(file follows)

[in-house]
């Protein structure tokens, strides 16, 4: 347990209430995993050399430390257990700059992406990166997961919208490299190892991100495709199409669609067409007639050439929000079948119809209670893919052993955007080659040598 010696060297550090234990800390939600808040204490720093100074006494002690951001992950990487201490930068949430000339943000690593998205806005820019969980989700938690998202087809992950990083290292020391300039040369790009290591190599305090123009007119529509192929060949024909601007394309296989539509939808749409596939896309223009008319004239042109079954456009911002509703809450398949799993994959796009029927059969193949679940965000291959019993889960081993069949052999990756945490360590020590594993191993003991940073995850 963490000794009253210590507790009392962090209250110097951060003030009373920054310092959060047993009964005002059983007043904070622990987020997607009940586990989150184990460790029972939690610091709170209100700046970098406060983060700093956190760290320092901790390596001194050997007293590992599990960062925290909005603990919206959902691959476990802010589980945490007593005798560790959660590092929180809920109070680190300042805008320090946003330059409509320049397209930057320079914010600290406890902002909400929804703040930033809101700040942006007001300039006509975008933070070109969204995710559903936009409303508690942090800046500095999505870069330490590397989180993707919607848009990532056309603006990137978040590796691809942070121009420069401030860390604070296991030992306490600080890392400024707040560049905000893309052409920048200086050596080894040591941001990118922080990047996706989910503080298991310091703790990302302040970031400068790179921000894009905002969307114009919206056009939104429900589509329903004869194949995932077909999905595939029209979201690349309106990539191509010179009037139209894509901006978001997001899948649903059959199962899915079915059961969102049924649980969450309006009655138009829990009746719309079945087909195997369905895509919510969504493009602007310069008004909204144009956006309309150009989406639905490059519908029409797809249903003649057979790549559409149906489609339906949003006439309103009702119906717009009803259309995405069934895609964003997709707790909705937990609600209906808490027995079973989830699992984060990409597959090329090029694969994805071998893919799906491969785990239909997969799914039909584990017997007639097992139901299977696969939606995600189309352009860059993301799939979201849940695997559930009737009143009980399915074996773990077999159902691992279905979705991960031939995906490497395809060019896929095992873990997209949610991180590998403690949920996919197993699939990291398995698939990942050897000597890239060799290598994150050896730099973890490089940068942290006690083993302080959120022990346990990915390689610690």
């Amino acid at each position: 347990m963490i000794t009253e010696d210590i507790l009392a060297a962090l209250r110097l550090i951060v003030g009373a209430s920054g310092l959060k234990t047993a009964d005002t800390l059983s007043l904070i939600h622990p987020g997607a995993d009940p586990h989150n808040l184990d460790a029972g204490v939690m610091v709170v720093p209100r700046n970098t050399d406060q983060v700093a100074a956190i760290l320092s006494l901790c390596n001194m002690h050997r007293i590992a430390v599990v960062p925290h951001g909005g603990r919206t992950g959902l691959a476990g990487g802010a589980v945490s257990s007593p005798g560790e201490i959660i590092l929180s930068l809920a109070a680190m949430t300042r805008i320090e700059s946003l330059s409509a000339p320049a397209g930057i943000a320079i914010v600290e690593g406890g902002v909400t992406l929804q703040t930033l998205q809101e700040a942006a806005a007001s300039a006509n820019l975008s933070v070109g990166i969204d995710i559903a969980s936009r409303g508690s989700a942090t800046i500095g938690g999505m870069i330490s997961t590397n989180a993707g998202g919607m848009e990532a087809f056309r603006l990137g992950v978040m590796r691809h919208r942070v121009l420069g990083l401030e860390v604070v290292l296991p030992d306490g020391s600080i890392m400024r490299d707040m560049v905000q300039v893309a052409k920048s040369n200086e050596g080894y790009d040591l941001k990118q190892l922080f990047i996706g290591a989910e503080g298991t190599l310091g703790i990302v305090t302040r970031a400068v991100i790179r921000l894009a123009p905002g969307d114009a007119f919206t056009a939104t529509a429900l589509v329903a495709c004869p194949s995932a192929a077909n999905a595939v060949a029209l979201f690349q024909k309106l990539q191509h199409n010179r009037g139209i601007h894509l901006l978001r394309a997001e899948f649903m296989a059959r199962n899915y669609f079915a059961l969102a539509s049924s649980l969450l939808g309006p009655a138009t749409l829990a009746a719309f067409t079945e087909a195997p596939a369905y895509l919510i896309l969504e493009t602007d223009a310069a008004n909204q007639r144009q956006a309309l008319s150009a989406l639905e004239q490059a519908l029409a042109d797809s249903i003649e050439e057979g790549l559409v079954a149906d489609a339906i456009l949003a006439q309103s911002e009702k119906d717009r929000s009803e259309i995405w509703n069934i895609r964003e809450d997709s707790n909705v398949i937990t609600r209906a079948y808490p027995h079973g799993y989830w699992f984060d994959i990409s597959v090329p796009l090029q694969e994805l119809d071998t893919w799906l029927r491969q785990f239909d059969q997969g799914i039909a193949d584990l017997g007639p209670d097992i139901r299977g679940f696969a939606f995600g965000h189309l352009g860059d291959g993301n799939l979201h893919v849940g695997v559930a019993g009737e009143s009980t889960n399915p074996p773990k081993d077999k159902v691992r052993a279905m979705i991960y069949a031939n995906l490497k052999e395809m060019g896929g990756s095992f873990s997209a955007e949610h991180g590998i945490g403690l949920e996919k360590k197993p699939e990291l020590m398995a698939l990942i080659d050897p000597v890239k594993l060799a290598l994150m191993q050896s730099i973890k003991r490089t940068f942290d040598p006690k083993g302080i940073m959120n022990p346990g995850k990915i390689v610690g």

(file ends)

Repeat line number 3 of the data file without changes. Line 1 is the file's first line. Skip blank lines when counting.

């Amino acid at each position: 347990m963490i000794t009253e010696d210590i507790l009392a060297a962090l209250r110097l550090i951060v003030g009373a209430s920054g310092l959060k234990t047993a009964d005002t800390l059983s007043l904070i939600h622990p987020g997607a995993d009940p586990h989150n808040l184990d460790a029972g204490v939690m610091v709170v720093p209100r700046n970098t050399d406060q983060v700093a100074a956190i760290l320092s006494l901790c390596n001194m002690h050997r007293i590992a430390v599990v960062p925290h951001g909005g603990r919206t992950g959902l691959a476990g990487g802010a589980v945490s257990s007593p005798g560790e201490i959660i590092l929180s930068l809920a109070a680190m949430t300042r805008i320090e700059s946003l330059s409509a000339p320049a397209g930057i943000a320079i914010v600290e690593g406890g902002v909400t992406l929804q703040t930033l998205q809101e700040a942006a806005a007001s300039a006509n820019l975008s933070v070109g990166i969204d995710i559903a969980s936009r409303g508690s989700a942090t800046i500095g938690g999505m870069i330490s997961t590397n989180a993707g998202g919607m848009e990532a087809f056309r603006l990137g992950v978040m590796r691809h919208r942070v121009l420069g990083l401030e860390v604070v290292l296991p030992d306490g020391s600080i890392m400024r490299d707040m560049v905000q300039v893309a052409k920048s040369n200086e050596g080894y790009d040591l941001k990118q190892l922080f990047i996706g290591a989910e503080g298991t190599l310091g703790i990302v305090t302040r970031a400068v991100i790179r921000l894009a123009p905002g969307d114009a007119f919206t056009a939104t529509a429900l589509v329903a495709c004869p194949s995932a192929a077909n999905a595939v060949a029209l979201f690349q024909k309106l990539q191509h199409n010179r009037g139209i601007h894509l901006l978001r394309a997001e899948f649903m296989a059959r199962n899915y669609f079915a059961l969102a539509s049924s649980l969450l939808g309006p009655a138009t749409l829990a009746a719309f067409t079945e087909a195997p596939a369905y895509l919510i896309l969504e493009t602007d223009a310069a008004n909204q007639r144009q956006a309309l008319s150009a989406l639905e004239q490059a519908l029409a042109d797809s249903i003649e050439e057979g790549l559409v079954a149906d489609a339906i456009l949003a006439q309103s911002e009702k119906d717009r929000s009803e259309i995405w509703n069934i895609r964003e809450d997709s707790n909705v398949i937990t609600r209906a079948y808490p027995h079973g799993y989830w699992f984060d994959i990409s597959v090329p796009l090029q694969e994805l119809d071998t893919w799906l029927r491969q785990f239909d059969q997969g799914i039909a193949d584990l017997g007639p209670d097992i139901r299977g679940f696969a939606f995600g965000h189309l352009g860059d291959g993301n799939l979201h893919v849940g695997v559930a019993g009737e009143s009980t889960n399915p074996p773990k081993d077999k159902v691992r052993a279905m979705i991960y069949a031939n995906l490497k052999e395809m060019g896929g990756s095992f873990s997209a955007e949610h991180g590998i945490g403690l949920e996919k360590k197993p699939e990291l020590m398995a698939l990942i080659d050897p000597v890239k594993l060799a290598l994150m191993q050896s730099i973890k003991r490089t940068f942290d040598p006690k083993g302080i940073m959120n022990p346990g995850k990915i390689v610690g």